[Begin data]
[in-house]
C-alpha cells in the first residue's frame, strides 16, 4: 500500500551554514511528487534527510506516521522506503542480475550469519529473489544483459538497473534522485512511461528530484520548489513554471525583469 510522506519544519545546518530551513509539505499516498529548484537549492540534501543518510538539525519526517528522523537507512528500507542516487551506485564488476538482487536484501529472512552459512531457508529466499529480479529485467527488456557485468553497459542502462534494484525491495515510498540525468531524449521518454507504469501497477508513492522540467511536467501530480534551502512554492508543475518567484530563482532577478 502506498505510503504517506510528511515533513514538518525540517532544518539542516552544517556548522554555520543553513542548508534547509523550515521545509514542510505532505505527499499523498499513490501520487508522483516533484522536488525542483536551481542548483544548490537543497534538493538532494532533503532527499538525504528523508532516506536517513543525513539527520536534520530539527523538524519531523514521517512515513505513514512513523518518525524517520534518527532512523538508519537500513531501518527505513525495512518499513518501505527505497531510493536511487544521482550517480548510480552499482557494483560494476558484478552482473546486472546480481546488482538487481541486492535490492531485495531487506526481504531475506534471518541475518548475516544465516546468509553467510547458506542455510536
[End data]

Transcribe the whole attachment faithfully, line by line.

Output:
[in-house]
C-alpha cells in the first residue's frame, strides 16, 4: 500500500551554514511528487534527510506516521522506503542480475550469519529473489544483459538497473534522485512511461528530484520548489513554471525583469 510522506519544519545546518530551513509539505499516498529548484537549492540534501543518510538539525519526517528522523537507512528500507542516487551506485564488476538482487536484501529472512552459512531457508529466499529480479529485467527488456557485468553497459542502462534494484525491495515510498540525468531524449521518454507504469501497477508513492522540467511536467501530480534551502512554492508543475518567484530563482532577478 502506498505510503504517506510528511515533513514538518525540517532544518539542516552544517556548522554555520543553513542548508534547509523550515521545509514542510505532505505527499499523498499513490501520487508522483516533484522536488525542483536551481542548483544548490537543497534538493538532494532533503532527499538525504528523508532516506536517513543525513539527520536534520530539527523538524519531523514521517512515513505513514512513523518518525524517520534518527532512523538508519537500513531501518527505513525495512518499513518501505527505497531510493536511487544521482550517480548510480552499482557494483560494476558484478552482473546486472546480481546488482538487481541486492535490492531485495531487506526481504531475506534471518541475518548475516544465516546468509553467510547458506542455510536